Aims - To understand how decisions are made to transfer dying patients home from critical care units.
Background - Many people prefer a home death, but a high proportion die in critical care units. Transferring dying patients home is recognized to be complex but transfer decision-making itself remains unclear.
Design - Integrative review.
Data sources - Seven bibliographic databases (origin–2015), grey literature and reference lists were searched.
Review methods - An integrative review method was used to synthesize data from diverse sources. Papers were selected through title and abstract screening and full-text reviewing, using inclusion and exclusion criteria derived from review questions. Following quality appraisal, data were extracted and synthesized using normalization process theory as a framework.
Results - The number of patients transferred home ranged from 1–346, with most papers reporting on the transfer of one or two patients. Four themes regarding transfer decision-making work were generated: divergent views and practice, multiple stakeholders’ involvement in decision-making, collective work and limited understanding of individuals’ experiences.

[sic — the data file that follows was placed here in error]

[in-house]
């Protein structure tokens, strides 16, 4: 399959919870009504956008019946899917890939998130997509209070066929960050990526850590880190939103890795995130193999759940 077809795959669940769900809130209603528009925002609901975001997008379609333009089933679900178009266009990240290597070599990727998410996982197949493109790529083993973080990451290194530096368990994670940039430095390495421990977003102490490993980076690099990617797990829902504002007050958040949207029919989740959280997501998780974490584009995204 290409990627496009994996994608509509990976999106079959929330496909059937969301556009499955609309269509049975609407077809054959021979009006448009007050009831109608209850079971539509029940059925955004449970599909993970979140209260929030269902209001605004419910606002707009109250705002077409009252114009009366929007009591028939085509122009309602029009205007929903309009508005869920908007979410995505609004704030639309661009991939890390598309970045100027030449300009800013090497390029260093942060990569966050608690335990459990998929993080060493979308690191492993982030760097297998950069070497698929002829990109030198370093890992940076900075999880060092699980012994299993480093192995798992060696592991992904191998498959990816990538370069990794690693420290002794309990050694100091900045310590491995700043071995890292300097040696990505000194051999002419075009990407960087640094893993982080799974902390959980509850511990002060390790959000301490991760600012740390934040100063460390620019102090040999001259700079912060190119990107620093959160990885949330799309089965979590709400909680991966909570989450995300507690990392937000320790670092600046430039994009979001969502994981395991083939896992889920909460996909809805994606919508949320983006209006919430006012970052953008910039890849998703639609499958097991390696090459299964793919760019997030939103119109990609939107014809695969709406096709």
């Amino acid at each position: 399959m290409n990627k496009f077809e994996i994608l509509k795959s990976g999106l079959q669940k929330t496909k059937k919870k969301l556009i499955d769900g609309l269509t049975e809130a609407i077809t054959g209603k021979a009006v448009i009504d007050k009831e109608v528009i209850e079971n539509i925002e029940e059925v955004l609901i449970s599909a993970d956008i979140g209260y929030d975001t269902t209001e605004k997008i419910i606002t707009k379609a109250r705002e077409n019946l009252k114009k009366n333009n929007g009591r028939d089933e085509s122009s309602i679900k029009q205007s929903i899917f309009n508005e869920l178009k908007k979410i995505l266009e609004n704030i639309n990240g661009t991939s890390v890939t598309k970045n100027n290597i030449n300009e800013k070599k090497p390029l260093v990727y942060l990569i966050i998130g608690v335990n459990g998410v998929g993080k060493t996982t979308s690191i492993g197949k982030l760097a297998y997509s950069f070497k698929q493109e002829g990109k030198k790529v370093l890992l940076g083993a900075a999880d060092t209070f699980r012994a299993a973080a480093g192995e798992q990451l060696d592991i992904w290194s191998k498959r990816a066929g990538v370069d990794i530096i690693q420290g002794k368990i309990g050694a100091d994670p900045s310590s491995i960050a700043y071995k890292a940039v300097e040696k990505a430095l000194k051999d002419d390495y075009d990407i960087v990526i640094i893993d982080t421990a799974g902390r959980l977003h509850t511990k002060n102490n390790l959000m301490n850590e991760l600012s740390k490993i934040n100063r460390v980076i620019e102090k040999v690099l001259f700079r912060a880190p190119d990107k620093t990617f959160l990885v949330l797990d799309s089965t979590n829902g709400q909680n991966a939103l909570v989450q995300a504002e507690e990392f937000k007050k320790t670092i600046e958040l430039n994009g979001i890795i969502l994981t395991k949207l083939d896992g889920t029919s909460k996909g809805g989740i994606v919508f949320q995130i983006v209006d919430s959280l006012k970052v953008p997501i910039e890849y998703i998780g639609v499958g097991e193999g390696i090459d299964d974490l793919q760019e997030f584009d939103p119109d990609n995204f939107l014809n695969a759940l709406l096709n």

Conclusion - The practice of transferring patients home to die and its decision-making varies internationally and is usually influenced by the care system, culture or religion. It is less common to transfer patients home to die from critical care units in western societies. A better understanding of the decision-making work was obtained but mainly from the perspective of hospital-based healthcare professionals. Further research is needed to develop decision-making practice guidance to facilitate patients’ wishes to die at home.
- critical care
- home nursing
- literature review
- normalization process theory
- patient discharge
- place of death
- transfer home